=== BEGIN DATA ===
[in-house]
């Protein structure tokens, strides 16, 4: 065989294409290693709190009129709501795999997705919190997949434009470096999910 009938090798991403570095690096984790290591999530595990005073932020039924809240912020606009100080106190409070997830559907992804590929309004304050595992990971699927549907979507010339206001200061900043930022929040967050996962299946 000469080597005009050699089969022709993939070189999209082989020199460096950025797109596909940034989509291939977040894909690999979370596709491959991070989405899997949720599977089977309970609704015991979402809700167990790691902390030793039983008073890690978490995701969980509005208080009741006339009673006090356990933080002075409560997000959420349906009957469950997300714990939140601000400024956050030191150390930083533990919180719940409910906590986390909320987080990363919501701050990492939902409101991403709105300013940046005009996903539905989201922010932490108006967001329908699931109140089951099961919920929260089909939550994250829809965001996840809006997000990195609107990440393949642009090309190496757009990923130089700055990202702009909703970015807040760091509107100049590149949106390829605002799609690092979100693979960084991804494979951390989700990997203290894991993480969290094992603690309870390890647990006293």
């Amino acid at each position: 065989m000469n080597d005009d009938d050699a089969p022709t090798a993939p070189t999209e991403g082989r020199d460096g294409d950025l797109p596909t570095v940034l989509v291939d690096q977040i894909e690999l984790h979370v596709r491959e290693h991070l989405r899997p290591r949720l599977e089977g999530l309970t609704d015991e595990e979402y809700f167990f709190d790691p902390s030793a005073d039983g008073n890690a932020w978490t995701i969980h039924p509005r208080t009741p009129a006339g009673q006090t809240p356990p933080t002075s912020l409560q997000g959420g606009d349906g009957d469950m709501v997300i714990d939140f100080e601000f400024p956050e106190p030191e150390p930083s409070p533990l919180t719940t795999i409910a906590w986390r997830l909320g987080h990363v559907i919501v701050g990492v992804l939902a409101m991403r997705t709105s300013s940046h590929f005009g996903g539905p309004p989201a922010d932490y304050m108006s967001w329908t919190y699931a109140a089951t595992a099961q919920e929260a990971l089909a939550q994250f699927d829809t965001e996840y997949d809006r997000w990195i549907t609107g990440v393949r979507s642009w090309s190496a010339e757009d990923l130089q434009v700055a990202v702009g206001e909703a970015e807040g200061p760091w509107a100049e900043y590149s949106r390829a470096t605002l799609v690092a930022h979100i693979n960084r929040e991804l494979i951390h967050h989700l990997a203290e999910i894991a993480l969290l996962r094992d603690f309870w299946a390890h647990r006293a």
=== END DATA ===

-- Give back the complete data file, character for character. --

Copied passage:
[in-house]
């Protein structure tokens, strides 16, 4: 065989294409290693709190009129709501795999997705919190997949434009470096999910 009938090798991403570095690096984790290591999530595990005073932020039924809240912020606009100080106190409070997830559907992804590929309004304050595992990971699927549907979507010339206001200061900043930022929040967050996962299946 000469080597005009050699089969022709993939070189999209082989020199460096950025797109596909940034989509291939977040894909690999979370596709491959991070989405899997949720599977089977309970609704015991979402809700167990790691902390030793039983008073890690978490995701969980509005208080009741006339009673006090356990933080002075409560997000959420349906009957469950997300714990939140601000400024956050030191150390930083533990919180719940409910906590986390909320987080990363919501701050990492939902409101991403709105300013940046005009996903539905989201922010932490108006967001329908699931109140089951099961919920929260089909939550994250829809965001996840809006997000990195609107990440393949642009090309190496757009990923130089700055990202702009909703970015807040760091509107100049590149949106390829605002799609690092979100693979960084991804494979951390989700990997203290894991993480969290094992603690309870390890647990006293």
């Amino acid at each position: 065989m000469n080597d005009d009938d050699a089969p022709t090798a993939p070189t999209e991403g082989r020199d460096g294409d950025l797109p596909t570095v940034l989509v291939d690096q977040i894909e690999l984790h979370v596709r491959e290693h991070l989405r899997p290591r949720l599977e089977g999530l309970t609704d015991e595990e979402y809700f167990f709190d790691p902390s030793a005073d039983g008073n890690a932020w978490t995701i969980h039924p509005r208080t009741p009129a006339g009673q006090t809240p356990p933080t002075s912020l409560q997000g959420g606009d349906g009957d469950m709501v997300i714990d939140f100080e601000f400024p956050e106190p030191e150390p930083s409070p533990l919180t719940t795999i409910a906590w986390r997830l909320g987080h990363v559907i919501v701050g990492v992804l939902a409101m991403r997705t709105s300013s940046h590929f005009g996903g539905p309004p989201a922010d932490y304050m108006s967001w329908t919190y699931a109140a089951t595992a099961q919920e929260a990971l089909a939550q994250f699927d829809t965001e996840y997949d809006r997000w990195i549907t609107g990440v393949r979507s642009w090309s190496a010339e757009d990923l130089q434009v700055a990202v702009g206001e909703a970015e807040g200061p760091w509107a100049e900043y590149s949106r390829a470096t605002l799609v690092a930022h979100i693979n960084r929040e991804l494979i951390h967050h989700l990997a203290e999910i894991a993480l969290l996962r094992d603690f309870w299946a390890h647990r006293a």